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The new senator’s high profile has made a position on his staff the hottest ticket in town.
Sen. Scott Brown "is an absolute rock star in this town right now," said Brandon Arnold, director of government affairs at the libertarian CATO Institute. "Brown has a tremendous amount of influence right now in Washington, D.C., and I think a lot of people would like to be part of his staff because he’s going to be the senator of so much attention on the Republican and Democratic side."
This is Brown’s first week of work in Washington. The Senate calendar has several nomination confirmations, one of them controversial, and the introduction of a jobs bill. To get up to speed on everything before him in the Senate, Brown will be relying on his new staff, which he is still selecting.
Brown probably has thousands of resumes to choose from. "One of the unique things about Scott Brown is you pretty much have every Republican in Washington, D.C. wanting to work for him," said Brian Darling, director of Senate relations for the conservative think tank, the Heritage Foundation. "Because they’ve never had the opportunity to work for a Republican senator for their home state."
The top job is already filled. Brown selected Steven Schrage, of the Center for Strategic and International Studies, as his chief of staff. Schrage is a Harvard MBA who grew up in a military family.
"One of the unique things about Scott Brown is you pretty much have every Republican in Washington, D.C. wanting to work for him."
--Brian Darling, Heritage Foundation
Arnold said the choice reflects Brown’s priorities. "Bringing a chief of staff as somebody who has both defense and military policy experience certainly points in the direction that Sen. Brown has stated before, that he wants to work on armed services issues, veteran’s issues," Arnold said.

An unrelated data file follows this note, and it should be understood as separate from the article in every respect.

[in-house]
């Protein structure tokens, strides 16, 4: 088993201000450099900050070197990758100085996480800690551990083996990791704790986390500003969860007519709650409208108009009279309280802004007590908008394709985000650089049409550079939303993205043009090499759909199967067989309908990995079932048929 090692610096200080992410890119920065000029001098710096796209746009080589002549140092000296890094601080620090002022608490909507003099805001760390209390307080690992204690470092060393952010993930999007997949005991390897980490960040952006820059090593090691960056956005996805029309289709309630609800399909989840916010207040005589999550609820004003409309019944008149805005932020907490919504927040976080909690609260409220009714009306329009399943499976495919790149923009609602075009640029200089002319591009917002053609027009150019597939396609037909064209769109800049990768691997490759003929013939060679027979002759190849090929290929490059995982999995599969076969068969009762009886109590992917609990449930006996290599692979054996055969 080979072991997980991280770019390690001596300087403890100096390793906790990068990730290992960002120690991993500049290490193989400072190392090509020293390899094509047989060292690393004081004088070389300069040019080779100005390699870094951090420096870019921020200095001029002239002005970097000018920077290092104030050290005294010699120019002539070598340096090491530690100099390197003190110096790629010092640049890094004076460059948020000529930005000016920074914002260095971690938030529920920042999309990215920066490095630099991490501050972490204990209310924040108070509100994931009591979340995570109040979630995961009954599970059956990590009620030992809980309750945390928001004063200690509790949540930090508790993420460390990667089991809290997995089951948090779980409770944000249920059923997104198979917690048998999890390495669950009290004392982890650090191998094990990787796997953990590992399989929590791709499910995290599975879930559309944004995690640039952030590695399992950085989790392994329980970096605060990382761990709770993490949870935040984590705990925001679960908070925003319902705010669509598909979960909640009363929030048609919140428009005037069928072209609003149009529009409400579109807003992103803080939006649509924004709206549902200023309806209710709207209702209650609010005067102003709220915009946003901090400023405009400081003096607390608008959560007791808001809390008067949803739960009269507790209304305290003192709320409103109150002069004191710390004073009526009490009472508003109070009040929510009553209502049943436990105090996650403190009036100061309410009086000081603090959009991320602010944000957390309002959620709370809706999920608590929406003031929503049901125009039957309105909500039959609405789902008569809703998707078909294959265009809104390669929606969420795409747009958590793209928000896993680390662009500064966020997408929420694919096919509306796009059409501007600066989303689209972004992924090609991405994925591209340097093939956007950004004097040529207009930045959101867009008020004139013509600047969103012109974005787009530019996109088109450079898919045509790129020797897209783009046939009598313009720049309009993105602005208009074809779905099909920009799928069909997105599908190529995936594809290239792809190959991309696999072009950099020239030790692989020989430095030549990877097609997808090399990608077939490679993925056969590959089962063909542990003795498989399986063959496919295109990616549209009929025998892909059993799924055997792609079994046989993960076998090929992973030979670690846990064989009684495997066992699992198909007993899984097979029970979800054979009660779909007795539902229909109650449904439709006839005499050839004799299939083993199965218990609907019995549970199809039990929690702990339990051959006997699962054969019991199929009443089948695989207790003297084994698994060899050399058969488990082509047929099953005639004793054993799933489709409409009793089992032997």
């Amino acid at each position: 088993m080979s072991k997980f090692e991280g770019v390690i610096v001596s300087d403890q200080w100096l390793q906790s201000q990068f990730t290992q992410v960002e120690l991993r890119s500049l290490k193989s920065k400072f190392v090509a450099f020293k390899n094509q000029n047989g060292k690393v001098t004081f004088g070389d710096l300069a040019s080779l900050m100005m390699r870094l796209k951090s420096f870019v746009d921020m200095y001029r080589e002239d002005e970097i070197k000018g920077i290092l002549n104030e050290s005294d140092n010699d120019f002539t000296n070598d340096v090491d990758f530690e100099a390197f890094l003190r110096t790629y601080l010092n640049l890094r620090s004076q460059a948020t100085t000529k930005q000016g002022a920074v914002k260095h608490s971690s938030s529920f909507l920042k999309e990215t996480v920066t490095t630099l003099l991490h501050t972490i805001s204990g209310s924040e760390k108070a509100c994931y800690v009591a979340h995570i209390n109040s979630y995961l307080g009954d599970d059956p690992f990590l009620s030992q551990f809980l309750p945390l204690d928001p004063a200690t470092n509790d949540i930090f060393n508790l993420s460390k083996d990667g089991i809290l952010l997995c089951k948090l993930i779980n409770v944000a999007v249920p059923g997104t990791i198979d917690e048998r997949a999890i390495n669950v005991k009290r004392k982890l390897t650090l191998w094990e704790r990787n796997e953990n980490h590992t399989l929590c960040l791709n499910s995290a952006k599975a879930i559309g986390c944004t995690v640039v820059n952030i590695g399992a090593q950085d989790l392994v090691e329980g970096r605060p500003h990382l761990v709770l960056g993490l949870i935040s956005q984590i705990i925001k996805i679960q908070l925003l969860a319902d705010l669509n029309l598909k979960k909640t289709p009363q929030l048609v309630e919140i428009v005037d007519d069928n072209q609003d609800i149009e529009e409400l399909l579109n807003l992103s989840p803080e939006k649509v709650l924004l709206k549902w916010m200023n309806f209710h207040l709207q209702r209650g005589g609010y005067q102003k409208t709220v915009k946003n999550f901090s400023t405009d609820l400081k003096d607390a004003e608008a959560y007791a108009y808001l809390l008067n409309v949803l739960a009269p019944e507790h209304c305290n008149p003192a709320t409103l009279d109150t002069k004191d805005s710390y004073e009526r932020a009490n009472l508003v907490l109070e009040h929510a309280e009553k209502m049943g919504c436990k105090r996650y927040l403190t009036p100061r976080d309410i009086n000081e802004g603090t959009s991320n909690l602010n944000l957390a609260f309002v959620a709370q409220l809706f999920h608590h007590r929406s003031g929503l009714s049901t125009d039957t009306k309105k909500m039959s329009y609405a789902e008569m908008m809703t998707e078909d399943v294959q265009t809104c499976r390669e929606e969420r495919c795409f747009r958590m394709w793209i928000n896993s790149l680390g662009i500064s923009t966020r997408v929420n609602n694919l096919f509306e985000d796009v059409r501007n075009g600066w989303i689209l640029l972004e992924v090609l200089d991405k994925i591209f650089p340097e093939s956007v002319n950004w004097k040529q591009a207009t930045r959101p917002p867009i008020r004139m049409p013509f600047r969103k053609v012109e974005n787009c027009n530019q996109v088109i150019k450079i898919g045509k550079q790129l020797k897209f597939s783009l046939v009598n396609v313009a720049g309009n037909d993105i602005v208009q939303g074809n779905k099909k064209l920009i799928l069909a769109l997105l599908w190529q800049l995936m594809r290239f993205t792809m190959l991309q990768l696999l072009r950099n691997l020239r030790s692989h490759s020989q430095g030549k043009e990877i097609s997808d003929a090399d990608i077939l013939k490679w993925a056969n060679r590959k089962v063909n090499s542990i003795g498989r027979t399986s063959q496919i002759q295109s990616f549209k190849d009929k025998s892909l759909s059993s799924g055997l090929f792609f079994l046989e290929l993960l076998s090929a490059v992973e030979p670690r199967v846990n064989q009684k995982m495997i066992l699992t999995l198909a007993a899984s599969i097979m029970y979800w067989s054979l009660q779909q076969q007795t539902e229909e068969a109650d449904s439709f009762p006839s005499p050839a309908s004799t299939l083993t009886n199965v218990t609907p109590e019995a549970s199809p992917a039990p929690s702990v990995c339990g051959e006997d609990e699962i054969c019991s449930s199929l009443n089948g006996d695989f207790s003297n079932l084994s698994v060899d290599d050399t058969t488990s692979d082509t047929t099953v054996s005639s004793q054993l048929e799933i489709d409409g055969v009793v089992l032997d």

Schrage was foreign policy and trade director for Mitt Romney during his presidential campaign. Brown’s new director of communications, Gail Gitcho, also worked on Romney’s campaign. Most recently she was head of communications for the Republican National Committee.
Leaving that influential job for a junior senator’s office might not be a typical career path. But this isn’t a typical senator. "I think what people are looking at is the excitement of working for a figure that’s looked upon nationally as an emerging Republican leader," said Darling, of the Heritage Foundation.
Brown’s early selections complement what he brings to the table, which is a knowledge of Massachusetts, said Marty Linsky, of Harvard’s Kennedy School of Government. "These are both pretty experienced people, they are not neophytes," Linsky said. "I think he was looking for people who have experience as Republican operatives, knew the role he was casting for, have some feel for the context."
Brown has also reached out to a few of the late Sen. Edward M. Kennedy’s staff members. Most are retiring or moving to other jobs, but one case worker on immigration issues accepted Brown’s offer to join his staff.
Brown has repeatedly said he wants to be a Scott Brown Republican. His staff choices will be one indicator of what he means by that.
This program aired on February 8, 2010.
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